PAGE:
These assumptions, being fundamental to the schools of thought became underlying factors of the theories of each. At the same time they were never questioned, they were not part of the fields subject matter. These assumptions, and all others that scientists or sociologists share in this manner, constitute the reigning paradigm. Normal science, in Kuhn's view, is the application of this paradigm to the solving of puzzles within their particular field. Discoveries or theories which violate the paradigm are anomalies which are rejected unless they are too obvious or too important, then they become sources of paradigm stress. Theories which solve intractable problems and relieve these stresses through a reevaluation of the basic paradigm become threshold points for revolutionary science or paradigm change. Because all of the theories in every field which shares the paradigm depend on the assumptions of the paradigm, they must all be adjusted to the new assumptions, this causes dramatic changes in extant theories.

In Kuhn's view, science abounds with these periods. Einsteinian physics, for example, did not overthrow Newtonian since all of Newtons equations are just as valid today as they were then as long as we take the problems of relativity into consideration. However, the assumption of the absolute truth of scientific facts, one of the fundamental assumptions of Newtonian science, has for all time been refuted.

Social theory has its parallels, Charles Darwin's theory of evolution essentially refuted historical determinism by making the prime determinant of change competition and the struggle for survival instead of historical inevitability. For Weber, Durkheim and Sorokin, social and cultural forces were the battlefields of these evolutionary struggles and therefore the underlying determinants of social and cultural structures.

The point is, that Kuhn's paradigmatic approach can be applied to social theory as well as to the physical sciences to show the extent that some mechanisms of change in sociological thought are parallel to those in the physical sciences. In other words, we could develop a strong support for a "Pre-Darwinian" paradigm that stressed the work of Marx and comte for example, and a "Post Darwinian" paradigm that stressed the work of Weber, Durkheim, and Sorokin. But the success of these sociologists was not due to their adherence to these assumptions. The success of these men was due more to their insight into the effects of these assumptions on people and their willingness to follow these intuitions to their logical conclusion.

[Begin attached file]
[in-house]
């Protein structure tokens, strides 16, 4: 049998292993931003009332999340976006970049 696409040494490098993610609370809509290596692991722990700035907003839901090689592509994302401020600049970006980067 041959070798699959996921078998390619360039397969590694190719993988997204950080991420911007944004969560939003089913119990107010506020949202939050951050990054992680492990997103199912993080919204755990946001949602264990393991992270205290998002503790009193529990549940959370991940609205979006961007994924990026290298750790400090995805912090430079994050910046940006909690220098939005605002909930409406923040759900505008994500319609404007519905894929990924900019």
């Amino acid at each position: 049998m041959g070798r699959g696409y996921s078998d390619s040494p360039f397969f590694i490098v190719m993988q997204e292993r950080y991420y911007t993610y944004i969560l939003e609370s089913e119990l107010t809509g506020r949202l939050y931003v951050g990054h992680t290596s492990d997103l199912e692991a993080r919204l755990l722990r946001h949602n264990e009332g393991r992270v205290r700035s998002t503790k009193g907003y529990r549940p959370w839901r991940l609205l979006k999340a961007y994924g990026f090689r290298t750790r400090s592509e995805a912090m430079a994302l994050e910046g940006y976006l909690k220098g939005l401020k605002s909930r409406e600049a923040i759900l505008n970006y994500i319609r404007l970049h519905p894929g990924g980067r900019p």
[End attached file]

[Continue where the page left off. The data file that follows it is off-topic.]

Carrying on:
I personally question Ritzers use of the term paradigm for the kind of approach he is making because it leads to the impression that social factists, social behaviorists, and social definitionists are all working in different fields, studying separate and distinct structures when in fact they are studying the same phenomena, just using different tools. Social systems, that is the totality of human interactions, are complex. If we study social classes, or social symbols, we are dealing with different levels of a complex social system as well as our abstracted simple systems. More often than not the extent of our abstracted system is determined by the problems we are studying rather than the structure of reality. Whether a sociologist uses theories that deal with social facts, social behavior, or social definitions depends on which approach offers the best promise of solution for the problems he is working on. The result is that nearly every social thinker can be placed in any of the categories depending on which of his works you concentrate on.